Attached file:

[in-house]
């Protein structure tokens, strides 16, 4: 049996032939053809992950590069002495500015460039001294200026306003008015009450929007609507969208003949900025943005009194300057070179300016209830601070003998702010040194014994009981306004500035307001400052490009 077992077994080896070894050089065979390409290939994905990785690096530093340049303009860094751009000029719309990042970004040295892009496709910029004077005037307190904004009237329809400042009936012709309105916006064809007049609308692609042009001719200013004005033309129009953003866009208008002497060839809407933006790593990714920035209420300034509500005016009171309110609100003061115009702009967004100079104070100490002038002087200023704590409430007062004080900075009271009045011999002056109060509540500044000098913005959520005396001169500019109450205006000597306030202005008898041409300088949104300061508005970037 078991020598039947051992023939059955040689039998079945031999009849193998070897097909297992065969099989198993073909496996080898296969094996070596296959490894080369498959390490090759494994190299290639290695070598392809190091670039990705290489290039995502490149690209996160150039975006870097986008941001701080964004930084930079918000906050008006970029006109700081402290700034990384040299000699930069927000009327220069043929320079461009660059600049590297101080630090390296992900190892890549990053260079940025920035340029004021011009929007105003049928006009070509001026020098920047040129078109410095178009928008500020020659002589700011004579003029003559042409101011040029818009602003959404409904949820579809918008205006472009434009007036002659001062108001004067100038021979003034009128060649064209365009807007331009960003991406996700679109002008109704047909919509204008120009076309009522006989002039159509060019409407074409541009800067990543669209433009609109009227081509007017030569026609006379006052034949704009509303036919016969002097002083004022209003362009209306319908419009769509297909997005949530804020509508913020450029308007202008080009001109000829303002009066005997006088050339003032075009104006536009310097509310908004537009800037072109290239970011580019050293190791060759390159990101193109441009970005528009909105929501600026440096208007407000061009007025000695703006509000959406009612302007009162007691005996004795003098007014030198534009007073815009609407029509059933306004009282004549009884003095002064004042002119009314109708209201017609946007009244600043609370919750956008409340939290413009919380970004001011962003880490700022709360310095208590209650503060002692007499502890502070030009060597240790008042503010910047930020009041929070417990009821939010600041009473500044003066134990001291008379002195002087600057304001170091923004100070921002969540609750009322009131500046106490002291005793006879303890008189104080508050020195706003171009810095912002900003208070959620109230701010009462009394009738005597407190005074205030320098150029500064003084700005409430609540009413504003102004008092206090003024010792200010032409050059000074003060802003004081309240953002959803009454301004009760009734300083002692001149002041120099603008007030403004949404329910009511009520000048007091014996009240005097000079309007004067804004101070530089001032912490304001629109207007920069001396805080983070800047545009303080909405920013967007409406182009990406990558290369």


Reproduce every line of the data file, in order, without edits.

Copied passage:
[in-house]
């Protein structure tokens, strides 16, 4: 049996032939053809992950590069002495500015460039001294200026306003008015009450929007609507969208003949900025943005009194300057070179300016209830601070003998702010040194014994009981306004500035307001400052490009 077992077994080896070894050089065979390409290939994905990785690096530093340049303009860094751009000029719309990042970004040295892009496709910029004077005037307190904004009237329809400042009936012709309105916006064809007049609308692609042009001719200013004005033309129009953003866009208008002497060839809407933006790593990714920035209420300034509500005016009171309110609100003061115009702009967004100079104070100490002038002087200023704590409430007062004080900075009271009045011999002056109060509540500044000098913005959520005396001169500019109450205006000597306030202005008898041409300088949104300061508005970037 078991020598039947051992023939059955040689039998079945031999009849193998070897097909297992065969099989198993073909496996080898296969094996070596296959490894080369498959390490090759494994190299290639290695070598392809190091670039990705290489290039995502490149690209996160150039975006870097986008941001701080964004930084930079918000906050008006970029006109700081402290700034990384040299000699930069927000009327220069043929320079461009660059600049590297101080630090390296992900190892890549990053260079940025920035340029004021011009929007105003049928006009070509001026020098920047040129078109410095178009928008500020020659002589700011004579003029003559042409101011040029818009602003959404409904949820579809918008205006472009434009007036002659001062108001004067100038021979003034009128060649064209365009807007331009960003991406996700679109002008109704047909919509204008120009076309009522006989002039159509060019409407074409541009800067990543669209433009609109009227081509007017030569026609006379006052034949704009509303036919016969002097002083004022209003362009209306319908419009769509297909997005949530804020509508913020450029308007202008080009001109000829303002009066005997006088050339003032075009104006536009310097509310908004537009800037072109290239970011580019050293190791060759390159990101193109441009970005528009909105929501600026440096208007407000061009007025000695703006509000959406009612302007009162007691005996004795003098007014030198534009007073815009609407029509059933306004009282004549009884003095002064004042002119009314109708209201017609946007009244600043609370919750956008409340939290413009919380970004001011962003880490700022709360310095208590209650503060002692007499502890502070030009060597240790008042503010910047930020009041929070417990009821939010600041009473500044003066134990001291008379002195002087600057304001170091923004100070921002969540609750009322009131500046106490002291005793006879303890008189104080508050020195706003171009810095912002900003208070959620109230701010009462009394009738005597407190005074205030320098150029500064003084700005409430609540009413504003102004008092206090003024010792200010032409050059000074003060802003004081309240953002959803009454301004009760009734300083002692001149002041120099603008007030403004949404329910009511009520000048007091014996009240005097000079309007004067804004101070530089001032912490304001629109207007920069001396805080983070800047545009303080909405920013967007409406182009990406990558290369």